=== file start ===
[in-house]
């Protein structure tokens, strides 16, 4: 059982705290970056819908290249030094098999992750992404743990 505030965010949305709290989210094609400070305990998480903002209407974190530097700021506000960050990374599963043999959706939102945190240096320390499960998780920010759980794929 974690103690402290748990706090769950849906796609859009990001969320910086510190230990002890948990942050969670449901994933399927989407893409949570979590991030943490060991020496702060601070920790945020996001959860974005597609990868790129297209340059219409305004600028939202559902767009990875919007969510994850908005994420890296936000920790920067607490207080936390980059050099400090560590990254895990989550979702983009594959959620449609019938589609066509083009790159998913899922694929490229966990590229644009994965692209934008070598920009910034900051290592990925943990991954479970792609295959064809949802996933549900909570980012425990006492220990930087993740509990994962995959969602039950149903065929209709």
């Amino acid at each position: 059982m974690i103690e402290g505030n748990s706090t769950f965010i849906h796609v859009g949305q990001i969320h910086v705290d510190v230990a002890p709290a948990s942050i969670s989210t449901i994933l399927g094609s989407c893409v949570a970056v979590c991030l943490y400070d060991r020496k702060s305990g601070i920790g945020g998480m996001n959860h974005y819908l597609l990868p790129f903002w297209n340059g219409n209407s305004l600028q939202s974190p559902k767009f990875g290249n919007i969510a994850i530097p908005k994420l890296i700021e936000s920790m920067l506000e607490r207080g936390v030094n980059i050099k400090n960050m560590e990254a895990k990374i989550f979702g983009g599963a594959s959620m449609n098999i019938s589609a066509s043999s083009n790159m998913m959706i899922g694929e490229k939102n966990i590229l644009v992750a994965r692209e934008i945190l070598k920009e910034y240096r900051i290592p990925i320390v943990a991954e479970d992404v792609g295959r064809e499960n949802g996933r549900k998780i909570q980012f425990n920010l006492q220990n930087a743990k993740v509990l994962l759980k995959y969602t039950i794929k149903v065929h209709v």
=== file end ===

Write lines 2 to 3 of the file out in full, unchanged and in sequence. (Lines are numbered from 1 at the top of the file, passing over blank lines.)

């Protein structure tokens, strides 16, 4: 059982705290970056819908290249030094098999992750992404743990 505030965010949305709290989210094609400070305990998480903002209407974190530097700021506000960050990374599963043999959706939102945190240096320390499960998780920010759980794929 974690103690402290748990706090769950849906796609859009990001969320910086510190230990002890948990942050969670449901994933399927989407893409949570979590991030943490060991020496702060601070920790945020996001959860974005597609990868790129297209340059219409305004600028939202559902767009990875919007969510994850908005994420890296936000920790920067607490207080936390980059050099400090560590990254895990989550979702983009594959959620449609019938589609066509083009790159998913899922694929490229966990590229644009994965692209934008070598920009910034900051290592990925943990991954479970792609295959064809949802996933549900909570980012425990006492220990930087993740509990994962995959969602039950149903065929209709």
């Amino acid at each position: 059982m974690i103690e402290g505030n748990s706090t769950f965010i849906h796609v859009g949305q990001i969320h910086v705290d510190v230990a002890p709290a948990s942050i969670s989210t449901i994933l399927g094609s989407c893409v949570a970056v979590c991030l943490y400070d060991r020496k702060s305990g601070i920790g945020g998480m996001n959860h974005y819908l597609l990868p790129f903002w297209n340059g219409n209407s305004l600028q939202s974190p559902k767009f990875g290249n919007i969510a994850i530097p908005k994420l890296i700021e936000s920790m920067l506000e607490r207080g936390v030094n980059i050099k400090n960050m560590e990254a895990k990374i989550f979702g983009g599963a594959s959620m449609n098999i019938s589609a066509s043999s083009n790159m998913m959706i899922g694929e490229k939102n966990i590229l644009v992750a994965r692209e934008i945190l070598k920009e910034y240096r900051i290592p990925i320390v943990a991954e479970d992404v792609g295959r064809e499960n949802g996933r549900k998780i909570q980012f425990n920010l006492q220990n930087a743990k993740v509990l994962l759980k995959y969602t039950i794929k149903v065929h209709v």